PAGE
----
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Religion Briefs for Sept. 20

Court: Crosses in city logs are unconstitutional

LAS CRUCES, N.M. – A federal appeals court has rejected claims that using Christian crosses in city logos and buildings is unconstitutional.

The 10th U.S. Circuit Court of Appeals in Denver affirmed a lower court decision to dismiss a lawsuit brought by Las Cruces residents Paul Weinbaum and Martin Boyd against the city, and another claim by Weinbaum against Las Cruces Public Schools. Las Cruces, Spanish for “The Crosses,” routinely uses three crosses in its city and school district logos.

Co-founder of Promise Keepers returns

DENVER – Bill McCartney, the former college football coach who forged Promise Keepers into a formidable men’s movement, has come out of retirement to lead the evangelical Christian group.

McCartney, 68, has returned as chief executive officer and chairman of the ministry he co-founded. McCartney replaces Tom Fortson, who resigned voluntarily, according to Promise Keepers general counsel Ed O’Brien. The announcement was made last week.

Catholic parishes protest downsizing plan

CLEVELAND – A downsizing plan that could shutter more than 45 Roman Catholic parishes in the Diocese of Cleveland is prompting some Catholics to look for ways to save their churches.

More than 20 regional groups of parishes are preparing recommendations for closing or merging parishes in response to population shifts to the outer suburbs and the ongoing clergy shortage. Bishop Richard Lennon is expected to decide the fate of the parishes by March. The most closures are expected in Cleveland, where about 25 parishes are in danger of being shut down.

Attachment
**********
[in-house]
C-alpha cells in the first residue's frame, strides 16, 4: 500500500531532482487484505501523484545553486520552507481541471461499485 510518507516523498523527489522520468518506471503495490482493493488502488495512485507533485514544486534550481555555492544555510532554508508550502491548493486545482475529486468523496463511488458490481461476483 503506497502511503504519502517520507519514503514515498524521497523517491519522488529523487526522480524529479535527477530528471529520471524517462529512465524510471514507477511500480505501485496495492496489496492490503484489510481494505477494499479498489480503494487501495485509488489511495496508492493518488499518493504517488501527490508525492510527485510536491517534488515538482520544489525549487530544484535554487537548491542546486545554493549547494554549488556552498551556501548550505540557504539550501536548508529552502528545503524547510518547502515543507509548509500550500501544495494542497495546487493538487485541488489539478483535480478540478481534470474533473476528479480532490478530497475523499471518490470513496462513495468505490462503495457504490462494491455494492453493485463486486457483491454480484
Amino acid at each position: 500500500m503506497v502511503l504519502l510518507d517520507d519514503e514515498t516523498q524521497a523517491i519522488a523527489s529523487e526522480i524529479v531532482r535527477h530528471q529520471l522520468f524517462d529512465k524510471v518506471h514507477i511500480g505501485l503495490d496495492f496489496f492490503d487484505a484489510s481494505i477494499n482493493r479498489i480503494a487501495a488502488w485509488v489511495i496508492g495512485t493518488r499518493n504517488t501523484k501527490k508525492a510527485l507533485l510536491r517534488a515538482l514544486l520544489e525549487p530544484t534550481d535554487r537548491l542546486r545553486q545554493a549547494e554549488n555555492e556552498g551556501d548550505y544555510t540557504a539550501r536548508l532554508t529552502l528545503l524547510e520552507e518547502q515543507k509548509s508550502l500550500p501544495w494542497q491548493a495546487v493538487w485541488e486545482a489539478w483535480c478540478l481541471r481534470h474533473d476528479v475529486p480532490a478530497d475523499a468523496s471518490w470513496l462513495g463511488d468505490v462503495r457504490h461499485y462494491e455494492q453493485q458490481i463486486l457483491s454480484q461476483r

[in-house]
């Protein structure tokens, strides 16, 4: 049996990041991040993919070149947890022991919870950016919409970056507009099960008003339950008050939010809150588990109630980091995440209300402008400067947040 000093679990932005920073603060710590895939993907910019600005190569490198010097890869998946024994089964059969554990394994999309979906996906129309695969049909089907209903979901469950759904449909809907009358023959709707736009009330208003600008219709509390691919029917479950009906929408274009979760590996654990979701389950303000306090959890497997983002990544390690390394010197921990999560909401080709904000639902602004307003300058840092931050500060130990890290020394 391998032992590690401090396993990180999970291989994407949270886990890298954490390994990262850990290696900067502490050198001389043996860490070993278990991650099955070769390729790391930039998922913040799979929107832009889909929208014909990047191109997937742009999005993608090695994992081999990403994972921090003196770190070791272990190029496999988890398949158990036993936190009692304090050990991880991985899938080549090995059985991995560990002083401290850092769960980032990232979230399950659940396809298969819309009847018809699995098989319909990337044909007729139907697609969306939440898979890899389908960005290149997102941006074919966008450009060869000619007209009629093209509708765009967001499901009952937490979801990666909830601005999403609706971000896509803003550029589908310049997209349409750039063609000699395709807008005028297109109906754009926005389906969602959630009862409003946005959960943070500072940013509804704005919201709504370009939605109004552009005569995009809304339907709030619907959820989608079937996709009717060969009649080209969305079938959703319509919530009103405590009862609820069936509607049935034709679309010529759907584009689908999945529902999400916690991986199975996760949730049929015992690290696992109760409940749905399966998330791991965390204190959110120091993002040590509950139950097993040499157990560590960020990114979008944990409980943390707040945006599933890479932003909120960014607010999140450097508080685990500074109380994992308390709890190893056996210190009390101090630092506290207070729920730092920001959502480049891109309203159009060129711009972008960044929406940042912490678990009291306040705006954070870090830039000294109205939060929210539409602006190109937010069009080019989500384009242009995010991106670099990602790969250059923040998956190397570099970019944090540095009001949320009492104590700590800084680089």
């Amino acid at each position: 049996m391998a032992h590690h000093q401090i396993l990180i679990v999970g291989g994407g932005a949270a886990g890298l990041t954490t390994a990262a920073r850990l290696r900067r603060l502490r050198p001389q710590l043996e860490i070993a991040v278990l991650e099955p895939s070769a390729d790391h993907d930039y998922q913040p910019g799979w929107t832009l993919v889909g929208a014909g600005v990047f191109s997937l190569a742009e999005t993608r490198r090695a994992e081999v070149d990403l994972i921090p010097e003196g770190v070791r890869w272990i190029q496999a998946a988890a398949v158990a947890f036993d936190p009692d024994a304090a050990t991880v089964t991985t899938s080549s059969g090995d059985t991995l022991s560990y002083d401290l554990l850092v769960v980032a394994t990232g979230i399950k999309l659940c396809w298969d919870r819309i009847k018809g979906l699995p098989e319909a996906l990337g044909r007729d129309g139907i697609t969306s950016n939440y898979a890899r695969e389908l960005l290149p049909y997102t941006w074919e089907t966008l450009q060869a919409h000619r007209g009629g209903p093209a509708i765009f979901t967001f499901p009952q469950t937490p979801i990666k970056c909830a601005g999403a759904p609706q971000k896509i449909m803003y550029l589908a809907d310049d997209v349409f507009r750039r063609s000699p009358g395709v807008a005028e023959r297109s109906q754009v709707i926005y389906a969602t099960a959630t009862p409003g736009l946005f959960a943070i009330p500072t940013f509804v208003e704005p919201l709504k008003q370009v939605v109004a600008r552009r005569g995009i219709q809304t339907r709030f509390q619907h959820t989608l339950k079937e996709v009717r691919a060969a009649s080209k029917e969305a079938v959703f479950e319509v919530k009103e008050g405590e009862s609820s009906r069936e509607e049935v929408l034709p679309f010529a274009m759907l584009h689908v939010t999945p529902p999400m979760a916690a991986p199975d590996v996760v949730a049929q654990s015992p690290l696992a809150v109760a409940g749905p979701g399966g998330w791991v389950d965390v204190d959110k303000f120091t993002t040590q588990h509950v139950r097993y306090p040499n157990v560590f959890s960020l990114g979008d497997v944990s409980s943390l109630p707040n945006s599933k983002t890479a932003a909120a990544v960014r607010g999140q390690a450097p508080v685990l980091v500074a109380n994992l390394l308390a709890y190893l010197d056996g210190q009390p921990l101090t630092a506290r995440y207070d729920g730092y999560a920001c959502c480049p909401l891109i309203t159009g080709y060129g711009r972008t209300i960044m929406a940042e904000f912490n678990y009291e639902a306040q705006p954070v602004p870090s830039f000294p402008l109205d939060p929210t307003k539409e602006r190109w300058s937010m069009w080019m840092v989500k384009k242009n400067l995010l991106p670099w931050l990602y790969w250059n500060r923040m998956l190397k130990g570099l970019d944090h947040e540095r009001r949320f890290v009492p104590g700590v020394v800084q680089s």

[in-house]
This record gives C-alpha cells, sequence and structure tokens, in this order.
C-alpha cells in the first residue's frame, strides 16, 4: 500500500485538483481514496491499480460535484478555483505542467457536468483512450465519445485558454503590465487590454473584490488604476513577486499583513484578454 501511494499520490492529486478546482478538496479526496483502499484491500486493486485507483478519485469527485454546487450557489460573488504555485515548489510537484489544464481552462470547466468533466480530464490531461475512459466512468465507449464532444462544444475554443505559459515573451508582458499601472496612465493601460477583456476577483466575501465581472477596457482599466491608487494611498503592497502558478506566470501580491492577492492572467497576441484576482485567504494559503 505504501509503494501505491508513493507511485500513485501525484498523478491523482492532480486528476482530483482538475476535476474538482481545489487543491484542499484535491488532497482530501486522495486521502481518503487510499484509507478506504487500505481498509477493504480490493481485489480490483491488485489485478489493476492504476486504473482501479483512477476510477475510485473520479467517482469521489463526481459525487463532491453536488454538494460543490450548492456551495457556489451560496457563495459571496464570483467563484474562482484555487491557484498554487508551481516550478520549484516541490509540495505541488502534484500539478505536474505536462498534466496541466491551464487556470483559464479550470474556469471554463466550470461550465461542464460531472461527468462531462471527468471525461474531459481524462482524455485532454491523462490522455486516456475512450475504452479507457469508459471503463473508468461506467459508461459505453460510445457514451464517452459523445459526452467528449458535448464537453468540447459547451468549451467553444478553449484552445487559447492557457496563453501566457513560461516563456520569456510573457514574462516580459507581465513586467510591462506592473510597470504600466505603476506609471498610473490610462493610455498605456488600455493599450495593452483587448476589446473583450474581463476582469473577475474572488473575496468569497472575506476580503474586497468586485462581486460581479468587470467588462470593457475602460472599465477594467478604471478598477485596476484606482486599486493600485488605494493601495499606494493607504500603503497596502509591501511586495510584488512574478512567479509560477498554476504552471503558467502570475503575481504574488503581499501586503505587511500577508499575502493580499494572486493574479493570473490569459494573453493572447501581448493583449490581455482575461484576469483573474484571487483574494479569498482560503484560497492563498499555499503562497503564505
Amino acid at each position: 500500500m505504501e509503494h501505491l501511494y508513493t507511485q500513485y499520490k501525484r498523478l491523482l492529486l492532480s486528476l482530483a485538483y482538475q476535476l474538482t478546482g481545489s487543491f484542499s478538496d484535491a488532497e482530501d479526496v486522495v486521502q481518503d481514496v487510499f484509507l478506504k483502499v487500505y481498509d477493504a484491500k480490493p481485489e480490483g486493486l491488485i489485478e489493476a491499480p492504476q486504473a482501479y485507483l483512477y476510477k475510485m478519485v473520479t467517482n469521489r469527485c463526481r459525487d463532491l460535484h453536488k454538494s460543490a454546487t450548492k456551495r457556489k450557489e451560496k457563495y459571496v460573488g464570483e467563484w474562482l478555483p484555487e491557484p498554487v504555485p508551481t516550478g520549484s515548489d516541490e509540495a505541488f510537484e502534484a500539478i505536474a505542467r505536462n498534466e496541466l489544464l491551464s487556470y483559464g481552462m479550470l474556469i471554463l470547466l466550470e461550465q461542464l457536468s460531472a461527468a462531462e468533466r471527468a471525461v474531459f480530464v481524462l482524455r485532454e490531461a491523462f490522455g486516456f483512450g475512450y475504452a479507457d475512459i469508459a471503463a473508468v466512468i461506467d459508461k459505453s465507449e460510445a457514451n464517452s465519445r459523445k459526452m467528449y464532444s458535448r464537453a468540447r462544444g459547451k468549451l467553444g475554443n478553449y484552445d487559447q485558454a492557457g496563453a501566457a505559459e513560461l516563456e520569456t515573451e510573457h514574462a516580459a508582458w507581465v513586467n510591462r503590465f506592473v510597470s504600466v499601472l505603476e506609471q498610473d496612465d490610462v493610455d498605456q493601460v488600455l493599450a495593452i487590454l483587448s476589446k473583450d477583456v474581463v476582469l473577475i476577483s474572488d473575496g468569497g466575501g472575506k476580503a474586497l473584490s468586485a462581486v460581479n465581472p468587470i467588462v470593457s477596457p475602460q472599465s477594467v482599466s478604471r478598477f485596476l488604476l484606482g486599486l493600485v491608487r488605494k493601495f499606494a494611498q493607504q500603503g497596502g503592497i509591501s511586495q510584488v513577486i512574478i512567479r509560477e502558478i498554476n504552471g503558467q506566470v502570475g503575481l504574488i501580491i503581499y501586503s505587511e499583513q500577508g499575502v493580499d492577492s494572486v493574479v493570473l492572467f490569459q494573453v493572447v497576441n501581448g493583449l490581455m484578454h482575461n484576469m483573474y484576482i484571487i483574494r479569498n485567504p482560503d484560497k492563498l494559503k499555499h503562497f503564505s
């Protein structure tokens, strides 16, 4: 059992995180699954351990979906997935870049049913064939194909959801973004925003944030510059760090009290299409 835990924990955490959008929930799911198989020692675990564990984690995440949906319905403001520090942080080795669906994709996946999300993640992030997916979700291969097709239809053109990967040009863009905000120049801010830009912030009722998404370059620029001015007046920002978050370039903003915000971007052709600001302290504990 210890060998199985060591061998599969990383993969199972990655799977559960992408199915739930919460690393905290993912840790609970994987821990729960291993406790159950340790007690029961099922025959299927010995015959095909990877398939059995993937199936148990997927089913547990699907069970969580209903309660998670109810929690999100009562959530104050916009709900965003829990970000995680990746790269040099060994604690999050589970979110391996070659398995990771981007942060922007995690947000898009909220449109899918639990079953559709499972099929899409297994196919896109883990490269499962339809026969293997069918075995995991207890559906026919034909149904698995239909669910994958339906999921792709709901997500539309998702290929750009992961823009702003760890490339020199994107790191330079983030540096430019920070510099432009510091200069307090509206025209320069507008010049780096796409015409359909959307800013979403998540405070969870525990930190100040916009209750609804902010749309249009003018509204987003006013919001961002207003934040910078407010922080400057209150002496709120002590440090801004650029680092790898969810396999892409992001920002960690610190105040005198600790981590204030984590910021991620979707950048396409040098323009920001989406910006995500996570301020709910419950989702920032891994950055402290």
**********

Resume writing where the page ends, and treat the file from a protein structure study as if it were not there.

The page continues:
Mormons consolidate headquarters to Frankfurt

FRANKFURT, Germany – The Mormon church has consolidated its European headquarters to Germany as it undertakes a bid to increase its membership across the continent.

In August, The Church of Jesus Christ of Latter-day Saints – which claims some 13 million members worldwide – consolidated its former western European head office in Birmingham, England, with its central European offices in Frankfurt in Germany.

Missing Torahs returned to NYC synagogue

NEW YORK – Eight stolen scrolls of Hebrew Scriptures have been returned to a New York City synagogue in time for the Rosh Hashana holiday.

The Torahs are valued at around $500,000. They were taken in August from the Jewish Center of Kew Gardens Hills in Queens. A maintenance worker and a suspected accomplice were charged with criminal possession of stolen property.